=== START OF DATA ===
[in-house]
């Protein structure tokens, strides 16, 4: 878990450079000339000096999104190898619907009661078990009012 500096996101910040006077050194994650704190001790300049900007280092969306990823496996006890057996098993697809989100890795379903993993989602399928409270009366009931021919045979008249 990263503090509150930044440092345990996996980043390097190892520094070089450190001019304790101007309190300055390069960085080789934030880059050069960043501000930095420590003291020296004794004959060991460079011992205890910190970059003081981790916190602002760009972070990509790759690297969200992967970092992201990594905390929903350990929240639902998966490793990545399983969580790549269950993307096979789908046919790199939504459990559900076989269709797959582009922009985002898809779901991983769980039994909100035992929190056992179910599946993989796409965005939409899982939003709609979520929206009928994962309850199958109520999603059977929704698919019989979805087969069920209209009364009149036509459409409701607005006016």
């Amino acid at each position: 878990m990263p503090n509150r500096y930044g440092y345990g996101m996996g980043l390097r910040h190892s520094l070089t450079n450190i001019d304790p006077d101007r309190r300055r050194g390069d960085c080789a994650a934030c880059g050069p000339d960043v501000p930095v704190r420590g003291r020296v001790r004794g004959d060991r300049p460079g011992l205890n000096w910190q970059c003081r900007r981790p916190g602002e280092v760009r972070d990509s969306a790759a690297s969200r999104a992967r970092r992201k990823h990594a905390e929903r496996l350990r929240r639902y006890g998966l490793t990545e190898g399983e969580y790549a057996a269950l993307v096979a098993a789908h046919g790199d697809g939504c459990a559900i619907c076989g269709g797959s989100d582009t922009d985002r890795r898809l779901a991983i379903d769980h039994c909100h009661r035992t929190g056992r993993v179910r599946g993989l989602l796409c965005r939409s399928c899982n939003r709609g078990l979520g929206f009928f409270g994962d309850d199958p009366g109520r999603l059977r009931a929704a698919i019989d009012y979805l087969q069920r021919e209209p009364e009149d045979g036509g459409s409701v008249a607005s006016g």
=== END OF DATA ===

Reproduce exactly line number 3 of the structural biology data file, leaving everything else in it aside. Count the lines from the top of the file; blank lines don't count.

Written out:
């Amino acid at each position: 878990m990263p503090n509150r500096y930044g440092y345990g996101m996996g980043l390097r910040h190892s520094l070089t450079n450190i001019d304790p006077d101007r309190r300055r050194g390069d960085c080789a994650a934030c880059g050069p000339d960043v501000p930095v704190r420590g003291r020296v001790r004794g004959d060991r300049p460079g011992l205890n000096w910190q970059c003081r900007r981790p916190g602002e280092v760009r972070d990509s969306a790759a690297s969200r999104a992967r970092r992201k990823h990594a905390e929903r496996l350990r929240r639902y006890g998966l490793t990545e190898g399983e969580y790549a057996a269950l993307v096979a098993a789908h046919g790199d697809g939504c459990a559900i619907c076989g269709g797959s989100d582009t922009d985002r890795r898809l779901a991983i379903d769980h039994c909100h009661r035992t929190g056992r993993v179910r599946g993989l989602l796409c965005r939409s399928c899982n939003r709609g078990l979520g929206f009928f409270g994962d309850d199958p009366g109520r999603l059977r009931a929704a698919i019989d009012y979805l087969q069920r021919e209209p009364e009149d045979g036509g459409s409701v008249a607005s006016g």